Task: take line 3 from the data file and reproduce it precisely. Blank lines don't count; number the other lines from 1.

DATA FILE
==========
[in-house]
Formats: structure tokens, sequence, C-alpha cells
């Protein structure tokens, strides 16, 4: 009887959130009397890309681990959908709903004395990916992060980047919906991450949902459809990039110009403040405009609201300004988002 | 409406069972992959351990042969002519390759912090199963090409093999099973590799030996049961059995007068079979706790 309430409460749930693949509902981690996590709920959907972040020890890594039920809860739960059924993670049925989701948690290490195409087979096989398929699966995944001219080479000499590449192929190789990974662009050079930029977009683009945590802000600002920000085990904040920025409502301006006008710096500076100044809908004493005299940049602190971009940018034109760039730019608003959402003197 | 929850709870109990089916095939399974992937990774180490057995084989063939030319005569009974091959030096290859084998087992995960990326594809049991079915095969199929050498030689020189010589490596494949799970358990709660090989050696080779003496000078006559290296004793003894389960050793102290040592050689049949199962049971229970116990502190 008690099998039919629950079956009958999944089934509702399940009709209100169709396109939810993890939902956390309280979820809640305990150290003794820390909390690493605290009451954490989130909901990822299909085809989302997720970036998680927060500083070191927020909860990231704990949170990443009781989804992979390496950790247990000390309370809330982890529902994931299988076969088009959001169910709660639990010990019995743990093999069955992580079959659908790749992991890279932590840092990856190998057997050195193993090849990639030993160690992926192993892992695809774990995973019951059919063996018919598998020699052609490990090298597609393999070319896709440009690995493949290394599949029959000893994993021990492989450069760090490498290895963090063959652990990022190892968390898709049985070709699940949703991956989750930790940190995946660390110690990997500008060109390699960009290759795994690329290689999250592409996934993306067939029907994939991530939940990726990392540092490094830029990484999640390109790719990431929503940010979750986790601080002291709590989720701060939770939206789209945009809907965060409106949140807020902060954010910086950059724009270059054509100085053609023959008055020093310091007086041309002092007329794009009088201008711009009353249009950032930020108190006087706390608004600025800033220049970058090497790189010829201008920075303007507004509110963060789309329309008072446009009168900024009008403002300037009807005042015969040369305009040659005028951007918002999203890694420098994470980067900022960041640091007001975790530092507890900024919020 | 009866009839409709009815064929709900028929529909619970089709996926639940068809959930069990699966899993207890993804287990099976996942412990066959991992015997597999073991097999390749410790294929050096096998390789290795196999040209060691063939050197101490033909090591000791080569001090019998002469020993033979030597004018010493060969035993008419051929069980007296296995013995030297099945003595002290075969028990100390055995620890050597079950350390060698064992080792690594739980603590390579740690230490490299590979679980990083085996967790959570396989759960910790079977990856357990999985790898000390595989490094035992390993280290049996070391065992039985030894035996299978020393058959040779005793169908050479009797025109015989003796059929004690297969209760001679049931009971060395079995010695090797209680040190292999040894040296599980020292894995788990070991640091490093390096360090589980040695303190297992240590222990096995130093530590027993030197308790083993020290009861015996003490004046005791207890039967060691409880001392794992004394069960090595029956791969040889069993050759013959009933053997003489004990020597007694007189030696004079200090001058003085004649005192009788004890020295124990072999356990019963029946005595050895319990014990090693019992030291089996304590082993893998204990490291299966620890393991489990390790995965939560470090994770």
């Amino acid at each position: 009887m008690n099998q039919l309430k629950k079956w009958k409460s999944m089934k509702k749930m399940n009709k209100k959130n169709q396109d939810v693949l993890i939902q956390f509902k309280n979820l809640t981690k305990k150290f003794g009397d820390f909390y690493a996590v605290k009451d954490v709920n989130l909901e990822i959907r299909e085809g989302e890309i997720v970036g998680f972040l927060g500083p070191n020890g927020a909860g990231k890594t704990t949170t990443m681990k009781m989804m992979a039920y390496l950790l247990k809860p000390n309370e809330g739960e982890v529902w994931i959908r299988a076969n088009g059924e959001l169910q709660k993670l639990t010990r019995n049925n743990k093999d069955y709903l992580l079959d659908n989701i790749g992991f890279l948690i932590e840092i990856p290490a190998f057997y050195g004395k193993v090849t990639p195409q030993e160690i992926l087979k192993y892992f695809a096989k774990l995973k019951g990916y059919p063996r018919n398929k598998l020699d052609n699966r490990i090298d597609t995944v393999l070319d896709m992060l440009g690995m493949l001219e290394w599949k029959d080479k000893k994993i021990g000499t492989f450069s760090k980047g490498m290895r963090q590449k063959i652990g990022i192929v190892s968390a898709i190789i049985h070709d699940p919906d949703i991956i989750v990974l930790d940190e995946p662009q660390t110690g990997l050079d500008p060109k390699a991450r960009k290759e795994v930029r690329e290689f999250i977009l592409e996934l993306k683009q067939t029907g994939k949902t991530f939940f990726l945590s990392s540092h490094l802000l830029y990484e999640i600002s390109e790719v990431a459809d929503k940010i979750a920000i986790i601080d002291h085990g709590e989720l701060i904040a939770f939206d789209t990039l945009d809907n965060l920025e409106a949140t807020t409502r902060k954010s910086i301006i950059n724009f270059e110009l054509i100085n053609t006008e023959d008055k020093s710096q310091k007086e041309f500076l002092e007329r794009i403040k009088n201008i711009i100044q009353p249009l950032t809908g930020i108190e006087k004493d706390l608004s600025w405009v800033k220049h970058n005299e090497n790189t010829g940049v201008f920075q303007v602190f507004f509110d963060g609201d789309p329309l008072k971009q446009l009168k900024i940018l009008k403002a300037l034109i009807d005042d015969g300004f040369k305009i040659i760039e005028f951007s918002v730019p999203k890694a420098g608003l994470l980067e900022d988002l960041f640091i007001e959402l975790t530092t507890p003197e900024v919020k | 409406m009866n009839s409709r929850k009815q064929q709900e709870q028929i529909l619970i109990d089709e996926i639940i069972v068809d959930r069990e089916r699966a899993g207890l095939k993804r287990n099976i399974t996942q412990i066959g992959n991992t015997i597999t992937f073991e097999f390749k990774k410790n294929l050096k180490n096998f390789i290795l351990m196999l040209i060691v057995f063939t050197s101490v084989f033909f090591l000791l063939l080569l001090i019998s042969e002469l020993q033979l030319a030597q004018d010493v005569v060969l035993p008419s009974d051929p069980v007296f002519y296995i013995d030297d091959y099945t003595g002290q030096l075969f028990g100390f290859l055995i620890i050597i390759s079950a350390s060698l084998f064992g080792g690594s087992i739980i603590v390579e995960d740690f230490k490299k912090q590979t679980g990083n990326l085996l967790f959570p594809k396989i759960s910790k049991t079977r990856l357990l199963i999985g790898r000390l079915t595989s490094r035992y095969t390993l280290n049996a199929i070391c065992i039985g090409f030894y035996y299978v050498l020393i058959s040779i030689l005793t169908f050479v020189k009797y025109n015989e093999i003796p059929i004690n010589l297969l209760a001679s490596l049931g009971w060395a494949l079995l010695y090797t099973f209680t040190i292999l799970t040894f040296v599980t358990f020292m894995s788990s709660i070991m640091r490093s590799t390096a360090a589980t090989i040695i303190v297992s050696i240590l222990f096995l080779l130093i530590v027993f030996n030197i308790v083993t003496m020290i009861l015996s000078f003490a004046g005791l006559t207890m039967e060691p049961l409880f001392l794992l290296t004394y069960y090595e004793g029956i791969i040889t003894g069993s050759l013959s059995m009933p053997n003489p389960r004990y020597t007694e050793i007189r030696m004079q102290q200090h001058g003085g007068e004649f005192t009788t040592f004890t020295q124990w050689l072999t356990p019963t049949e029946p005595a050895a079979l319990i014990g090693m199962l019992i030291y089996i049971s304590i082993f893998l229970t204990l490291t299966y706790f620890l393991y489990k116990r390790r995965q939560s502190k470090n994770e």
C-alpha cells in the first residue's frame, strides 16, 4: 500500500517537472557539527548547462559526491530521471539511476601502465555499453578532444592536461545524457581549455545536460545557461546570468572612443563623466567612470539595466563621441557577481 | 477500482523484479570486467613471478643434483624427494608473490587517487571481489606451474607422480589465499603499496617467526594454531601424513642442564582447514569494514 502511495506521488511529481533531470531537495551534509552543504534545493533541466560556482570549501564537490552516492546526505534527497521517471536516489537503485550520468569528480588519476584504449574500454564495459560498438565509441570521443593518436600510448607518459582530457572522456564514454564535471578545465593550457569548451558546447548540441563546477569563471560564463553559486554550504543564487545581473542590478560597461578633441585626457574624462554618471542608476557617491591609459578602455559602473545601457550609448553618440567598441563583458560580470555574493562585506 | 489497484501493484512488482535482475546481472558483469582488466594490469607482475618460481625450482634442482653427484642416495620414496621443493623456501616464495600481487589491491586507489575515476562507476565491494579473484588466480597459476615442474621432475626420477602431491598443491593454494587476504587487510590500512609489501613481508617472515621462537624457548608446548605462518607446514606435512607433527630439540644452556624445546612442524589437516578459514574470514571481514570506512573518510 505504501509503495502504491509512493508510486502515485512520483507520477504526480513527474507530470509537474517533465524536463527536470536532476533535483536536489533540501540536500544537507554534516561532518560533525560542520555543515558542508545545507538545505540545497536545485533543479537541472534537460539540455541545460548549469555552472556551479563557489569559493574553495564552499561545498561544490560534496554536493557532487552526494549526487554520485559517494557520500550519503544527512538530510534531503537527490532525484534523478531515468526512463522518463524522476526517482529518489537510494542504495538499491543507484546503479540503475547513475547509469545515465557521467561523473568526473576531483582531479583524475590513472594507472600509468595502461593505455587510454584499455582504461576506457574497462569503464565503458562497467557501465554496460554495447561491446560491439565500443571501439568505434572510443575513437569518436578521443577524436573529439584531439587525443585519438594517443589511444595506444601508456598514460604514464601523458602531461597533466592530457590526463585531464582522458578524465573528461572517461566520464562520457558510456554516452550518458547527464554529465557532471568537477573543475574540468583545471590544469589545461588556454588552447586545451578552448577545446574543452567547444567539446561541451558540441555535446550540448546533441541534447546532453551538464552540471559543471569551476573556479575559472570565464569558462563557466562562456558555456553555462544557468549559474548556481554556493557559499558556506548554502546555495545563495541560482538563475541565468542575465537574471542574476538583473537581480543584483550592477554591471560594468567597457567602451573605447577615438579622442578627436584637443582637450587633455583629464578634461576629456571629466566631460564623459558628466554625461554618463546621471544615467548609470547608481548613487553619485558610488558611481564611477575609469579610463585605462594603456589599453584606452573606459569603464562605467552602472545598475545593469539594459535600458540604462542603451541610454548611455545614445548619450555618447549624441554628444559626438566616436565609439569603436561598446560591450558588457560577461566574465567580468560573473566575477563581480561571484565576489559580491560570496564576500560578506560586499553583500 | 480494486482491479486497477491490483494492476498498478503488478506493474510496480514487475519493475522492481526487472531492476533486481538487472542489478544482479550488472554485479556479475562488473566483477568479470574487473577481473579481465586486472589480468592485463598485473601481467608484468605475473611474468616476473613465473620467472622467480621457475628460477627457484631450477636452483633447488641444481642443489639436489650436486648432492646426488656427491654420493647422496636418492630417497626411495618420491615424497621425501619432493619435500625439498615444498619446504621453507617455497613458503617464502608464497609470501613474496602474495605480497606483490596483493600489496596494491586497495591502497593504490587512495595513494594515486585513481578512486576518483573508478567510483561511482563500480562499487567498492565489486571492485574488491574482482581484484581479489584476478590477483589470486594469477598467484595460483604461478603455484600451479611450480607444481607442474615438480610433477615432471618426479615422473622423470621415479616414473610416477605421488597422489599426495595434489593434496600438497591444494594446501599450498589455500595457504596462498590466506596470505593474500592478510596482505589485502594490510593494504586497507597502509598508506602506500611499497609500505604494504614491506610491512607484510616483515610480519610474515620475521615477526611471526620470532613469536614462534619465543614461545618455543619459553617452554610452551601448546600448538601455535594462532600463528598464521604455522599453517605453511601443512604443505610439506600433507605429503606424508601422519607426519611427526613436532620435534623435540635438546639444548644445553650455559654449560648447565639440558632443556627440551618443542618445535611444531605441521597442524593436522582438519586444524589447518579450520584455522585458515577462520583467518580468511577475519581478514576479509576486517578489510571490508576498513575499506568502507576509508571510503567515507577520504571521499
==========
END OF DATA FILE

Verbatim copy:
């Protein structure tokens, strides 16, 4: 009887959130009397890309681990959908709903004395990916992060980047919906991450949902459809990039110009403040405009609201300004988002 | 409406069972992959351990042969002519390759912090199963090409093999099973590799030996049961059995007068079979706790 309430409460749930693949509902981690996590709920959907972040020890890594039920809860739960059924993670049925989701948690290490195409087979096989398929699966995944001219080479000499590449192929190789990974662009050079930029977009683009945590802000600002920000085990904040920025409502301006006008710096500076100044809908004493005299940049602190971009940018034109760039730019608003959402003197 | 929850709870109990089916095939399974992937990774180490057995084989063939030319005569009974091959030096290859084998087992995960990326594809049991079915095969199929050498030689020189010589490596494949799970358990709660090989050696080779003496000078006559290296004793003894389960050793102290040592050689049949199962049971229970116990502190 008690099998039919629950079956009958999944089934509702399940009709209100169709396109939810993890939902956390309280979820809640305990150290003794820390909390690493605290009451954490989130909901990822299909085809989302997720970036998680927060500083070191927020909860990231704990949170990443009781989804992979390496950790247990000390309370809330982890529902994931299988076969088009959001169910709660639990010990019995743990093999069955992580079959659908790749992991890279932590840092990856190998057997050195193993090849990639030993160690992926192993892992695809774990995973019951059919063996018919598998020699052609490990090298597609393999070319896709440009690995493949290394599949029959000893994993021990492989450069760090490498290895963090063959652990990022190892968390898709049985070709699940949703991956989750930790940190995946660390110690990997500008060109390699960009290759795994690329290689999250592409996934993306067939029907994939991530939940990726990392540092490094830029990484999640390109790719990431929503940010979750986790601080002291709590989720701060939770939206789209945009809907965060409106949140807020902060954010910086950059724009270059054509100085053609023959008055020093310091007086041309002092007329794009009088201008711009009353249009950032930020108190006087706390608004600025800033220049970058090497790189010829201008920075303007507004509110963060789309329309008072446009009168900024009008403002300037009807005042015969040369305009040659005028951007918002999203890694420098994470980067900022960041640091007001975790530092507890900024919020 | 009866009839409709009815064929709900028929529909619970089709996926639940068809959930069990699966899993207890993804287990099976996942412990066959991992015997597999073991097999390749410790294929050096096998390789290795196999040209060691063939050197101490033909090591000791080569001090019998002469020993033979030597004018010493060969035993008419051929069980007296296995013995030297099945003595002290075969028990100390055995620890050597079950350390060698064992080792690594739980603590390579740690230490490299590979679980990083085996967790959570396989759960910790079977990856357990999985790898000390595989490094035992390993280290049996070391065992039985030894035996299978020393058959040779005793169908050479009797025109015989003796059929004690297969209760001679049931009971060395079995010695090797209680040190292999040894040296599980020292894995788990070991640091490093390096360090589980040695303190297992240590222990096995130093530590027993030197308790083993020290009861015996003490004046005791207890039967060691409880001392794992004394069960090595029956791969040889069993050759013959009933053997003489004990020597007694007189030696004079200090001058003085004649005192009788004890020295124990072999356990019963029946005595050895319990014990090693019992030291089996304590082993893998204990490291299966620890393991489990390790995965939560470090994770």